The semi-structured free-play sessions were run by the Keep Achieving team, two assistant psychologists and the project manager. These sessions were delivered as ‘pick up and play’ sessions, with a range of sporting equipment available. Swimming sessions were free-play splash sessions, and the sessions run by local sports clubs were all sport-specific skill sessions.

After each event, families were invited to complete a feedback form on their experience of the event.

Removing barriers

Economic

All events were free to attend and took place in community spaces in the local area, so finance and distance were not potential barriers to participation.

Environmental

The number of people at each event (before the Covid-19 pandemic) was capped at 30 to try to minimise noise and crowded environments for those individuals with high levels of sensory issues. All activities were planned to be as noise-sensitive as possible by using foam balls and equipment. Noise-cancelling headphones were available at each event if children required them. The majority of events also had a quiet area where activities such as arts and crafts were available.

All events took place in local community spaces, including community centres, sports centres, schools and sports club grounds. This introduced families to local community spaces and allowed them access to spaces they had not been able to before. Children with ASC can find it challenging to go to new places as the environment can be unfamiliar and unpredictable. Allowing these children to access these spaces with Keep Achieving and their families in a safe, supportive environment afforded them new experiences and enabled them to participate in activities they had not been able to previously.

Activities

The time slot for the majority of events was consistent throughout the programme to allow for predictability and regularity for children with ASC. In order to make events more accessible to families, all events were held at weekends so that they would fall outside of most people’s normal working hours.

All activities were designed and adapted to meet the needs of children with ASC. The semi-structured free-play sessions were made up of activities designed to address specific key areas of difficulty related to the autistic triad of impairments. This meant that behind all activities, a main focus of either targeting specific motor skills, encouraging social interaction or providing sensory feedback was present. These activities included obstacle courses, trampolining, volleyball, soft archery, frisbee, glow-in-the-dark activities, hockey, football and crafts.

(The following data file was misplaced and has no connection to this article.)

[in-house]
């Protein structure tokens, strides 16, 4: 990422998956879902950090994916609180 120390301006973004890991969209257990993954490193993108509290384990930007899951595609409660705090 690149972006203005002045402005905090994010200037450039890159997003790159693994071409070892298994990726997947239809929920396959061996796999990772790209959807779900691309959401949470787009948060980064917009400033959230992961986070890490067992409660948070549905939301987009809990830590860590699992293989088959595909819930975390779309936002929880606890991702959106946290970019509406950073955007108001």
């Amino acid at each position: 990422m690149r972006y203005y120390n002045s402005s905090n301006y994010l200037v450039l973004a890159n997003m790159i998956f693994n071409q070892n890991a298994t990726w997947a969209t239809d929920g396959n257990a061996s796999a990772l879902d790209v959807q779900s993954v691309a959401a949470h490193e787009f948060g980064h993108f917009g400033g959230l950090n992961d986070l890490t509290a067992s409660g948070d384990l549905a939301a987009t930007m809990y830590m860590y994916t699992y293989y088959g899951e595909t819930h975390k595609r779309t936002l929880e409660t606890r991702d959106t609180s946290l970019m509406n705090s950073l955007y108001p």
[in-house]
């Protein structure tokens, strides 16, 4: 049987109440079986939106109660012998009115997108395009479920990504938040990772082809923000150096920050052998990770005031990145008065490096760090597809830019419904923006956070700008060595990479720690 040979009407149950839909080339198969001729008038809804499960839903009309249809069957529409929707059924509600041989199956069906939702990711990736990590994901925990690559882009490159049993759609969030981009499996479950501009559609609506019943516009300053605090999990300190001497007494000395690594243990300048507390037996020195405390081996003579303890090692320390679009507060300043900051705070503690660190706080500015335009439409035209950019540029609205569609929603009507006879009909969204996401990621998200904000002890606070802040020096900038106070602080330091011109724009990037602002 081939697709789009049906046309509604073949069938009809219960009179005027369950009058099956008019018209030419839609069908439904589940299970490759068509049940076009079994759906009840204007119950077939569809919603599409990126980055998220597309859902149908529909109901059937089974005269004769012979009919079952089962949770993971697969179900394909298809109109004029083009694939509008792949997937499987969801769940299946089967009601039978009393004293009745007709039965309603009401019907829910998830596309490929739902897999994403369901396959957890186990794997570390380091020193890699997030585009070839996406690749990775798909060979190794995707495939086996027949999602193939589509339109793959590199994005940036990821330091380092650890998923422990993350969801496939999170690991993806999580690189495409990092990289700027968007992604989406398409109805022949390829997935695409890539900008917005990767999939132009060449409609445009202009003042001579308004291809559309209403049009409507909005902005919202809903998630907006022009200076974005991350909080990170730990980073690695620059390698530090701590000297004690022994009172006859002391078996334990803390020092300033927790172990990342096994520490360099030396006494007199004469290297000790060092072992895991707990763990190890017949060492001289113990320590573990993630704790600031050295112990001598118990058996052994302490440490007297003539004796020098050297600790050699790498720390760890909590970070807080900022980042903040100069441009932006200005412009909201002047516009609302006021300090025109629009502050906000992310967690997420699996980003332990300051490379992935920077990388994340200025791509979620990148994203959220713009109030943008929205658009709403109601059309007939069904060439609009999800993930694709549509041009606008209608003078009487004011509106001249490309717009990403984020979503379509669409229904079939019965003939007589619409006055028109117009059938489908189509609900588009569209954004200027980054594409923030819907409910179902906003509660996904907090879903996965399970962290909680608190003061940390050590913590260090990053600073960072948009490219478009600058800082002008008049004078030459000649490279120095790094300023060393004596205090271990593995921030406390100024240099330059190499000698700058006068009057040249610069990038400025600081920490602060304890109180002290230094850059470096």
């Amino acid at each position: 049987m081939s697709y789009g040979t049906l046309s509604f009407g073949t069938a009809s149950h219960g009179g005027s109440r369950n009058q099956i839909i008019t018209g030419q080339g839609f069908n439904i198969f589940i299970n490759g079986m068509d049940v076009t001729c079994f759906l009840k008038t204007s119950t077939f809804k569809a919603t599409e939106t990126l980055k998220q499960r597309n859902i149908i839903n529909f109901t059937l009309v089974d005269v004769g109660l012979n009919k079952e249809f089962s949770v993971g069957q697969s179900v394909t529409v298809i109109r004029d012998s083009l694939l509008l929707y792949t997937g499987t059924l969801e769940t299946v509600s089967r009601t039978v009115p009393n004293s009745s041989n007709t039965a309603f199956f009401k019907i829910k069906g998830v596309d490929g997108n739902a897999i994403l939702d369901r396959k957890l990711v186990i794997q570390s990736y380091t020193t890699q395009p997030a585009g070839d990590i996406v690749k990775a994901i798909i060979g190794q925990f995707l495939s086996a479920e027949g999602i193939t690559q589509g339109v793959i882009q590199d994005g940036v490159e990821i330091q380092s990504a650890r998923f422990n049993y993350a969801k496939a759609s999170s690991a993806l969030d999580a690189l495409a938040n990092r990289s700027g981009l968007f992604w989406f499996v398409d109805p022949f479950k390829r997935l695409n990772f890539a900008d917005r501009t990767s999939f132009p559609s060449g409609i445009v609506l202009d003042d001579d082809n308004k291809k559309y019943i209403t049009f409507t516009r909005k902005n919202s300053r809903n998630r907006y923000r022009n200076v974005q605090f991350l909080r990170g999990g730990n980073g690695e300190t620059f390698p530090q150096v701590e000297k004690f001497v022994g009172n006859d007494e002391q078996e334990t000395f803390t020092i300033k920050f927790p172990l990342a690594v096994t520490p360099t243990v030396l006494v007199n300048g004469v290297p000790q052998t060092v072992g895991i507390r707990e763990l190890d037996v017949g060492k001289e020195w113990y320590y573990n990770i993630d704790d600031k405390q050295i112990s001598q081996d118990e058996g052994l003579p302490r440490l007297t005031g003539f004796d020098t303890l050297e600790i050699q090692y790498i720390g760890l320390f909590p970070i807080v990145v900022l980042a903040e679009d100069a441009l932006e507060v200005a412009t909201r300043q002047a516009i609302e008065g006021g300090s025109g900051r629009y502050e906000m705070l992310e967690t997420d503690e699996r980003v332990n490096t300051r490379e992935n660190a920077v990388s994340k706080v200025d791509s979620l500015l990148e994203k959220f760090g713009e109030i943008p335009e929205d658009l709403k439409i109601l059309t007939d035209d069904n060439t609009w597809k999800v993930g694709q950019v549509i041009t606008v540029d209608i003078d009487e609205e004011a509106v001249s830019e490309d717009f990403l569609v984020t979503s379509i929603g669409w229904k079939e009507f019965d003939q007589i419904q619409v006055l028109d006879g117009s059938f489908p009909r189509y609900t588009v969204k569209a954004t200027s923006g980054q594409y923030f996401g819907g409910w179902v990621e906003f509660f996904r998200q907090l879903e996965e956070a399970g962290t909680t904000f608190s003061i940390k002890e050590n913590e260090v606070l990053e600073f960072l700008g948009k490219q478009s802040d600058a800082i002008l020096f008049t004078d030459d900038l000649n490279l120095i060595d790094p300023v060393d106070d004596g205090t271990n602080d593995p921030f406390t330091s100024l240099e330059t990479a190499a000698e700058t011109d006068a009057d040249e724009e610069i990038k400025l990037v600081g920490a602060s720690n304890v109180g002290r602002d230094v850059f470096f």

Minor amendments to certain activities made them more accessible to families to yield a more positive experience of a given sport: for example, using a tennis net for volleyball (lower net height) with an inflatable beach ball that would give the children with ASC and family members more time to hit the ball and a greater surface area to target.

Activities were made social by having different coloured equipment to encourage natural team division: for example, using blue and white hockey sticks and facilitators trying to encourage team play through participation. Sensory activities included trampolining (bouncing), obstacle courses (crawling), and glow-in-the-dark activities such as crafts with glow-in-the-dark paint or obstacle courses with ultraviolet lights. Each event included at least four different activities, the variety intended to keep families engaged.

The sessions run by local sports clubs were all sport-specific and targeted social interactions and motor skills. Keep Achieving worked with a football, handball and rugby club to deliver these sessions. The team delivered training on how to make these sessions more inclusive for children with ASC. The sessions were divided into mini-skills drills followed by a team game. All drills could be adapted to accommodate the skill level of children with ASC and their families.  

Findings

A total of 33 families (113 people) completed the Keep Achieving 10-week activity programme, with 10 families (37 people) dropping out. The mean attendance at each event was 5.2 families (17.2 people). Families attended an average of 6.2 events out of a possible 9 for a mean attendance rate of 68.9%.

Parents had been asked to list three goals that they wanted to achieve from participation in this programme. The most common themes that emerged from 30 parental responses were to spend time together as a family, for their child to socialise with others, and for their child to gain confidence, meet new people, have fun and be active.

After every event, families were encouraged to complete a feedback form to rate the autism-friendliness, family-friendliness, enjoyment and likelihood to return to the event. Each question on the feedback form was rated on a 10-point Likert scale, with 1 indicating ‘not at all’ and 10 indicating ‘very much’ (n = 132).  

 

Conclusion

The consistency of attendance supports the demand for a programme of activities that caters to children with ASC and their families. The nature of ASC can make commitment to a 10-week programme difficult; some children may struggle with changes to routine or the unpredictability of trying new activities or travelling to new locations.